Mixed voice, for a lot of people, is one of the most difficult-to-understand, elusive parts of singing lessons. Talk to 5 voice teachers about what it is, and you’ll very likely hear five different answers, ranging from a healthy belt to a compressed head voice. I’ve debated several perfectly competent teachers about whether or not it even exists. The mix means many different things to many different people.
So What Is Mixed Voice?
Let me try to demystify the mix for you. The reason it’s so hard to understand is that it isn’t any one thing. The mix is simply a blend of chest resonance and head resonance, or chest voice and head voice, if that’s easier for you to visualize. It can mean anything from almost entirely chest voice to almost entirely head voice, along with everything in between. Healthy belting relies on mixed voice, as does a relatively low classical sound. It’s just that healthy belting relies on more chest voice in the mix and the classical sound relies on more head voice mixed in.
Why Sing In Your Mix?
So why not just sing in chest voice or head voice and can the whole mixed voice thing? Your mixed voice helps blend your registers together. You know that obnoxious voice break you get when you’re singing higher and higher? The way to minimize that vocal impediment is to figure out your mix. Whether this means moving into a head-dominant mix toward the bottom of your range and then breaking into head voice, or whether it means singing in a healthy belt for most of your range, your mix will help make your break between chest and head voice so gradual that it’s less intrusive.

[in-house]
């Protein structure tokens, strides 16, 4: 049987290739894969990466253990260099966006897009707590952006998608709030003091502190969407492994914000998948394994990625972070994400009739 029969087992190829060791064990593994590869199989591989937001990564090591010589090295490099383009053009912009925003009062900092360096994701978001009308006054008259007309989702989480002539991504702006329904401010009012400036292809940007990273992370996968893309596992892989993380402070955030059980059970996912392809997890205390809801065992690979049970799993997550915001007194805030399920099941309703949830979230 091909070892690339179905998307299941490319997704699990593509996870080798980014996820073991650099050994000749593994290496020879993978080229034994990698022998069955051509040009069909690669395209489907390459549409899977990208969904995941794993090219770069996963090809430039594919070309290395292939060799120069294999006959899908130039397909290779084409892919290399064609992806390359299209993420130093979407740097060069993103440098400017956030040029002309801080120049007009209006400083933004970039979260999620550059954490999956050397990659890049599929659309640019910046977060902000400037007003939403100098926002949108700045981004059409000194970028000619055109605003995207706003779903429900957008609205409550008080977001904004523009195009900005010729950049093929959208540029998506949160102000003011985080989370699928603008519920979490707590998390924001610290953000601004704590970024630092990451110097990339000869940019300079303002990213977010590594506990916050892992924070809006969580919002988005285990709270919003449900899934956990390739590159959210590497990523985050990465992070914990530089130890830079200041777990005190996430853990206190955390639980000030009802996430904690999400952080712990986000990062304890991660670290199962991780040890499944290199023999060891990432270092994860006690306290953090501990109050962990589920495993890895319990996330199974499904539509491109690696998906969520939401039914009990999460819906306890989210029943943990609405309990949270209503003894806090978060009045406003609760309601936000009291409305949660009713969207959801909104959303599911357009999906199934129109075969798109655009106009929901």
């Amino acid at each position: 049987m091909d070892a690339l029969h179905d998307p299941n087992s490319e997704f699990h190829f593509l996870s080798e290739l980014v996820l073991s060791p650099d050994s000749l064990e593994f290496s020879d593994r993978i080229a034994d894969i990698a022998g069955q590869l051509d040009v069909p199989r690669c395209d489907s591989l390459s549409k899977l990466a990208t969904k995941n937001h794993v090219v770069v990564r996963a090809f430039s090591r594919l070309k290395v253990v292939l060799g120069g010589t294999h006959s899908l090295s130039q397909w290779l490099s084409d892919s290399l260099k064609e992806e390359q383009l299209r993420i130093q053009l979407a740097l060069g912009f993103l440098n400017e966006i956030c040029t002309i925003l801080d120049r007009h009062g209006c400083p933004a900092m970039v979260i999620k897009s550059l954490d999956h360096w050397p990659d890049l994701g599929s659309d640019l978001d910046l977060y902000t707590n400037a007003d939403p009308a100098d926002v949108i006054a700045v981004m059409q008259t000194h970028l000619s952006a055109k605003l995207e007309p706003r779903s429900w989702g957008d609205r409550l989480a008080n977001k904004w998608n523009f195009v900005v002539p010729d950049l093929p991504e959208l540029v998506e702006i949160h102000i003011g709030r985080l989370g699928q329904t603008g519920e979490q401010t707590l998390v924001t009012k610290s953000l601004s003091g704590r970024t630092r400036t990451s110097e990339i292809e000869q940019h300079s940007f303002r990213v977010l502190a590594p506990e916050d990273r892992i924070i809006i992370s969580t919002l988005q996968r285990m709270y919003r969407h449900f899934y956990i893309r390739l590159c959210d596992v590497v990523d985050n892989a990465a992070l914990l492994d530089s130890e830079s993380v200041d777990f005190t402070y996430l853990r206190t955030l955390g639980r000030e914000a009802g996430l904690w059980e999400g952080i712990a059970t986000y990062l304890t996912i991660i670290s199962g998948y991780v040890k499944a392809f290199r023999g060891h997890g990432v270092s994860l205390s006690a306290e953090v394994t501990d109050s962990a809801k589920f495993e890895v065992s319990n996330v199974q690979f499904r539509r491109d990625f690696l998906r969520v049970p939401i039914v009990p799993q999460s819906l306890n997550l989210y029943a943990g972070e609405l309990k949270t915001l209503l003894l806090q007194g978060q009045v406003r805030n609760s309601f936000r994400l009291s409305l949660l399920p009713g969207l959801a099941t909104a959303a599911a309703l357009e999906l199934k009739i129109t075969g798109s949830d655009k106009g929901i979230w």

Anatomy of Mixed Voice
Before we talk about the anatomy of your mixed voice, let’s talk real fast about what happens when you don’t use your mixed voice. When you experience a voice break, your Thyroarytenoid (TA) muscle, the one responsible for shortening your vocal cords, becomes more and more taut as you sing higher and higher until it can no longer hold–causing your voice to break off into head voice or falsetto. When you sing in your mixed voice, on the other hand, your TA muscle gradually releases as you sing higher and higher until the main muscle being used is the vocal cord lengthener, the cricothyroid muscle (CT). As a result, the transition from chest voice into head voice is a smooth gradual one.
Who Uses a Mixed Voice?
To give you an idea of how wide-ranging mixed voice is, I’ll put up two examples of mixed voice.
The first example is Lea Michele singing “Defying Gravity,” mainly in a chest-dominant mix
The second is Julie Andrews singing “My Favorite Things,” mainly in a head-dominant mix
In an upcoming post, we’ll help you learn how to sing in your mixed voice.